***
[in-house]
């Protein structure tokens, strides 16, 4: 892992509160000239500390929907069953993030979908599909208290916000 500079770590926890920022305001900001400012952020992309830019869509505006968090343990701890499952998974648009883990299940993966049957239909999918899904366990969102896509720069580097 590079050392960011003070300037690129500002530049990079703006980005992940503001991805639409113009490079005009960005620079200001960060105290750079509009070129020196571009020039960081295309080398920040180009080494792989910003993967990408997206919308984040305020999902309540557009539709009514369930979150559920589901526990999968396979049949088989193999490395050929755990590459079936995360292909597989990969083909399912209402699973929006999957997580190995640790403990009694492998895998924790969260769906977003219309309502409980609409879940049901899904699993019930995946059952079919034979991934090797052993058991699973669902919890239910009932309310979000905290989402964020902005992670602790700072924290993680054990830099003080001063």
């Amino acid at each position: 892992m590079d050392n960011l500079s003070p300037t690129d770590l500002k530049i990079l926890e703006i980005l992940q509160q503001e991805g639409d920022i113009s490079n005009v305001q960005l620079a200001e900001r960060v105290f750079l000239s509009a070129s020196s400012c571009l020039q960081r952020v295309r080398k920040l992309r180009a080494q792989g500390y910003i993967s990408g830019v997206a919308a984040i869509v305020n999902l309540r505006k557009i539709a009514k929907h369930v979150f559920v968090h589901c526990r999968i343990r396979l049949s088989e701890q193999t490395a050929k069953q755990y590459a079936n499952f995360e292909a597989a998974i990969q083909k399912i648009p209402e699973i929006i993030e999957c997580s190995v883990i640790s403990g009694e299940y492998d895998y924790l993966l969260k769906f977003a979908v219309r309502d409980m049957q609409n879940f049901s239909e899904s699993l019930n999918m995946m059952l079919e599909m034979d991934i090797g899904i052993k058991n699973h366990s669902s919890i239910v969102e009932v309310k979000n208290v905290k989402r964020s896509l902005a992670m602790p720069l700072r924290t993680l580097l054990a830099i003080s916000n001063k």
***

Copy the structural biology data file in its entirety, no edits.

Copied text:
[in-house]
């Protein structure tokens, strides 16, 4: 892992509160000239500390929907069953993030979908599909208290916000 500079770590926890920022305001900001400012952020992309830019869509505006968090343990701890499952998974648009883990299940993966049957239909999918899904366990969102896509720069580097 590079050392960011003070300037690129500002530049990079703006980005992940503001991805639409113009490079005009960005620079200001960060105290750079509009070129020196571009020039960081295309080398920040180009080494792989910003993967990408997206919308984040305020999902309540557009539709009514369930979150559920589901526990999968396979049949088989193999490395050929755990590459079936995360292909597989990969083909399912209402699973929006999957997580190995640790403990009694492998895998924790969260769906977003219309309502409980609409879940049901899904699993019930995946059952079919034979991934090797052993058991699973669902919890239910009932309310979000905290989402964020902005992670602790700072924290993680054990830099003080001063």
């Amino acid at each position: 892992m590079d050392n960011l500079s003070p300037t690129d770590l500002k530049i990079l926890e703006i980005l992940q509160q503001e991805g639409d920022i113009s490079n005009v305001q960005l620079a200001e900001r960060v105290f750079l000239s509009a070129s020196s400012c571009l020039q960081r952020v295309r080398k920040l992309r180009a080494q792989g500390y910003i993967s990408g830019v997206a919308a984040i869509v305020n999902l309540r505006k557009i539709a009514k929907h369930v979150f559920v968090h589901c526990r999968i343990r396979l049949s088989e701890q193999t490395a050929k069953q755990y590459a079936n499952f995360e292909a597989a998974i990969q083909k399912i648009p209402e699973i929006i993030e999957c997580s190995v883990i640790s403990g009694e299940y492998d895998y924790l993966l969260k769906f977003a979908v219309r309502d409980m049957q609409n879940f049901s239909e899904s699993l019930n999918m995946m059952l079919e599909m034979d991934i090797g899904i052993k058991n699973h366990s669902s919890i239910v969102e009932v309310k979000n208290v905290k989402r964020s896509l902005a992670m602790p720069l700072r924290t993680l580097l054990a830099i003080s916000n001063k």